There are few architectural reminders of East Colfax’s residential heyday. Most of what’s left of Capitol Hill’s once-bustling, turn-of-the-century streetcar thoroughfare is obscured by a hodgepodge of 7-Elevens, auto-supply stores, and liquor marts. Zoning encourages higher-density housing in this area, but single-family homes are almost unheard of. That is, except for the home of one Denver couple, who recently took a chance on the infamous street.
After a decade of LoDo loft-living, the couple (who preferred to remain anonymous) wanted more space downtown—without the downtown price tag. When they saw this dilapidated, down-on-its-luck former single-family home with commercial frontage, they fell in love. Built in the 1890s, the 5,100-square-foot, four-story brick and terra-cotta structure offered all the stuff of home-improvement dreams. The basement, which includes an intact vault (once storage for tenant Wayne Pepper Furs), was the clincher.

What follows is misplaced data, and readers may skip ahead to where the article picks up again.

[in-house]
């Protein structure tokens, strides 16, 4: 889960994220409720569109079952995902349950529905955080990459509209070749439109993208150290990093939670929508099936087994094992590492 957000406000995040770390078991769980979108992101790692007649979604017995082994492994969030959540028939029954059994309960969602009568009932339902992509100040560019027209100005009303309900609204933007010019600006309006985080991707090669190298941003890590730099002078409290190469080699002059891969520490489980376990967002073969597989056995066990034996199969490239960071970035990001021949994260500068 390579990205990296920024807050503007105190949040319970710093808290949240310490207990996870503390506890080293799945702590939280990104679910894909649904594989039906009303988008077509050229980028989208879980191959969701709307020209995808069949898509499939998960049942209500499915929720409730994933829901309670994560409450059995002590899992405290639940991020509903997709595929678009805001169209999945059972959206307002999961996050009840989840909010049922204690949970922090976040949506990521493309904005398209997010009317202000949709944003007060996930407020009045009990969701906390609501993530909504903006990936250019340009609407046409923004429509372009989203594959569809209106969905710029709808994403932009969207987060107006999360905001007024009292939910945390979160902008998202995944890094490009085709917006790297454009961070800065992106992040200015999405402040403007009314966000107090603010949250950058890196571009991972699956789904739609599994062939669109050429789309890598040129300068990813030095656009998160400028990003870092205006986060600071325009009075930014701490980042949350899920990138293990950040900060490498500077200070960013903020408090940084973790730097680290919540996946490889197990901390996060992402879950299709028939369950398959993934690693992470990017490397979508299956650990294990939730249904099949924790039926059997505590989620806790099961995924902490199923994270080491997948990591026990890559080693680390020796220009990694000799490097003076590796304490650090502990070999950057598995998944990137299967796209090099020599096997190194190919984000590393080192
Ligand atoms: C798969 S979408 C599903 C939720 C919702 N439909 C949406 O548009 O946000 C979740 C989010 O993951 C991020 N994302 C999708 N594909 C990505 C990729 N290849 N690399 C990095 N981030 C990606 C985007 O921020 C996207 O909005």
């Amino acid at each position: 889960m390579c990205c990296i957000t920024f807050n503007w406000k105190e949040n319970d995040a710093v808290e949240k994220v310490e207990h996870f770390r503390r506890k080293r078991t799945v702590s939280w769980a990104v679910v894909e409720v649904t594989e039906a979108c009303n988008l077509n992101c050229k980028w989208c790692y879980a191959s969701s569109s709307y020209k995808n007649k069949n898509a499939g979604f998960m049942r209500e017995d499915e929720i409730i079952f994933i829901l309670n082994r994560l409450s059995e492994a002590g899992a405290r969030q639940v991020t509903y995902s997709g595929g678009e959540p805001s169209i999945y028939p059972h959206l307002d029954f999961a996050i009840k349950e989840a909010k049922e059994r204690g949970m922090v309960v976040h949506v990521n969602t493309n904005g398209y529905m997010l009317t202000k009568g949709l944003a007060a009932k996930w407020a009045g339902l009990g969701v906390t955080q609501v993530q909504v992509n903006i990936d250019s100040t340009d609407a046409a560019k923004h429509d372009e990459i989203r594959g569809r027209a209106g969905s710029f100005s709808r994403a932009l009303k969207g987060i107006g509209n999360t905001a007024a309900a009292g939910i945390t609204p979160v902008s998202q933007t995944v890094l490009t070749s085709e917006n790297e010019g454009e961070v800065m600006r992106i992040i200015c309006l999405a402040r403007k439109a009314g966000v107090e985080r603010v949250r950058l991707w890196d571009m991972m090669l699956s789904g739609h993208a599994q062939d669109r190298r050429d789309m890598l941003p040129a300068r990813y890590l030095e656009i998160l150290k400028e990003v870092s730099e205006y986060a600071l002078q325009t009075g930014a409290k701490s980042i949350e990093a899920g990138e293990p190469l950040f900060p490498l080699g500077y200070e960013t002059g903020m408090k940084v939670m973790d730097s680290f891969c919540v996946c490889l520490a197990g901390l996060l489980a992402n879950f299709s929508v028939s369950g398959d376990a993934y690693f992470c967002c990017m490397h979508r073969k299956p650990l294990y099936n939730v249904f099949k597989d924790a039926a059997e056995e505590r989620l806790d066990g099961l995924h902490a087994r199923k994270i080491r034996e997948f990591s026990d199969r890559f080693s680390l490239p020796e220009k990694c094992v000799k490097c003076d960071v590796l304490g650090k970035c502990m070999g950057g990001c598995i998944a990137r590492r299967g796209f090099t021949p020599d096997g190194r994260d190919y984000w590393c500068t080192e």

Rare is the renovation that exposes each layer of history, but architects Ted Schultz and Jeffrey Belsick did just that, weaving old and new: Brick walls, remnants of plaster, and floor joists were left unchanged and mixed with contemporary details like steel staircases and railings, concrete counters, and ceramic tile. To update the building, they sliced out sections of floors and removed walls so natural light could filter through large upper-floor windows.
Living in a house near hurtling traffic and late-night Ogden Theater crowds isn’t for everyone, the homeowners acknowledge. But here is where life is happening, they say—or will be happening.